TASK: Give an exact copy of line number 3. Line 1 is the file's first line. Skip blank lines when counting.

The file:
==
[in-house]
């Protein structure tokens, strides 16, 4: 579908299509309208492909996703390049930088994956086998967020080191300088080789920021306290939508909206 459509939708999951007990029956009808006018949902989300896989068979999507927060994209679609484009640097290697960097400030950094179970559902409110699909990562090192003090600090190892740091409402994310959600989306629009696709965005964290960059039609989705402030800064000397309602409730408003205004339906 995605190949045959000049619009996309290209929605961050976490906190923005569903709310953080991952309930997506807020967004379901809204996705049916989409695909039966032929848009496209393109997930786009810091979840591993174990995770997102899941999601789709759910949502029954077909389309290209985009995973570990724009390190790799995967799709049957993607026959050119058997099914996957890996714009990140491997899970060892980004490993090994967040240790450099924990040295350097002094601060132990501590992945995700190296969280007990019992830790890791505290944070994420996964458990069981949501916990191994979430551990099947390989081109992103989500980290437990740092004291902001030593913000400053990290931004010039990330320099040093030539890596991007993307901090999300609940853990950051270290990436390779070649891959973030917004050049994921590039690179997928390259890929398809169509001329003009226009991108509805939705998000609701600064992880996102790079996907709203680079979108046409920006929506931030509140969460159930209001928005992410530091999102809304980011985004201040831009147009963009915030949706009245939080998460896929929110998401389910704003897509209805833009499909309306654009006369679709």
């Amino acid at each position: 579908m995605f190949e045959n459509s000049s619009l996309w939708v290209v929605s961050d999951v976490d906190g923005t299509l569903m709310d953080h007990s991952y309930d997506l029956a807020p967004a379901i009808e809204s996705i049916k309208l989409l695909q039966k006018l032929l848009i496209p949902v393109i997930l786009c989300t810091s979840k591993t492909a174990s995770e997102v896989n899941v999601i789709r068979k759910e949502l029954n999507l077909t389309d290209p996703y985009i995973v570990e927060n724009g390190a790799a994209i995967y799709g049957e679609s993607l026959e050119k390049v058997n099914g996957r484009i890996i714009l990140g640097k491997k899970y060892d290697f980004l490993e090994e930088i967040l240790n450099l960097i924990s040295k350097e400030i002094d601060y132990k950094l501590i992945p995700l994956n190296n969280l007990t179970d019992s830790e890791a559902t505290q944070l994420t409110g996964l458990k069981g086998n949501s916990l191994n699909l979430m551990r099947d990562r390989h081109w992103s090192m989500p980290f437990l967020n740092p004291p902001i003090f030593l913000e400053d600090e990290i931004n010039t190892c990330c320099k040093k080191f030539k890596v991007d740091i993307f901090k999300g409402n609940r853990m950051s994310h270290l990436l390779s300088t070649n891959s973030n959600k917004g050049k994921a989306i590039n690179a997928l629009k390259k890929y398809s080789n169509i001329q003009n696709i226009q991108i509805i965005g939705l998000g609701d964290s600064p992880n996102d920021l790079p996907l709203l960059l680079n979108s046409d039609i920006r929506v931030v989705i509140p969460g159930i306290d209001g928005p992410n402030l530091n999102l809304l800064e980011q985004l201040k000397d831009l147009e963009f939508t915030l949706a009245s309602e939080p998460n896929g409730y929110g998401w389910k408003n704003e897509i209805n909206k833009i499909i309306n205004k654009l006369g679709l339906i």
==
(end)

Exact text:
């Amino acid at each position: 579908m995605f190949e045959n459509s000049s619009l996309w939708v290209v929605s961050d999951v976490d906190g923005t299509l569903m709310d953080h007990s991952y309930d997506l029956a807020p967004a379901i009808e809204s996705i049916k309208l989409l695909q039966k006018l032929l848009i496209p949902v393109i997930l786009c989300t810091s979840k591993t492909a174990s995770e997102v896989n899941v999601i789709r068979k759910e949502l029954n999507l077909t389309d290209p996703y985009i995973v570990e927060n724009g390190a790799a994209i995967y799709g049957e679609s993607l026959e050119k390049v058997n099914g996957r484009i890996i714009l990140g640097k491997k899970y060892d290697f980004l490993e090994e930088i967040l240790n450099l960097i924990s040295k350097e400030i002094d601060y132990k950094l501590i992945p995700l994956n190296n969280l007990t179970d019992s830790e890791a559902t505290q944070l994420t409110g996964l458990k069981g086998n949501s916990l191994n699909l979430m551990r099947d990562r390989h081109w992103s090192m989500p980290f437990l967020n740092p004291p902001i003090f030593l913000e400053d600090e990290i931004n010039t190892c990330c320099k040093k080191f030539k890596v991007d740091i993307f901090k999300g409402n609940r853990m950051s994310h270290l990436l390779s300088t070649n891959s973030n959600k917004g050049k994921a989306i590039n690179a997928l629009k390259k890929y398809s080789n169509i001329q003009n696709i226009q991108i509805i965005g939705l998000g609701d964290s600064p992880n996102d920021l790079p996907l709203l960059l680079n979108s046409d039609i920006r929506v931030v989705i509140p969460g159930i306290d209001g928005p992410n402030l530091n999102l809304l800064e980011q985004l201040k000397d831009l147009e963009f939508t915030l949706a009245s309602e939080p998460n896929g409730y929110g998401w389910k408003n704003e897509i209805n909206k833009i499909i309306n205004k654009l006369g679709l339906i």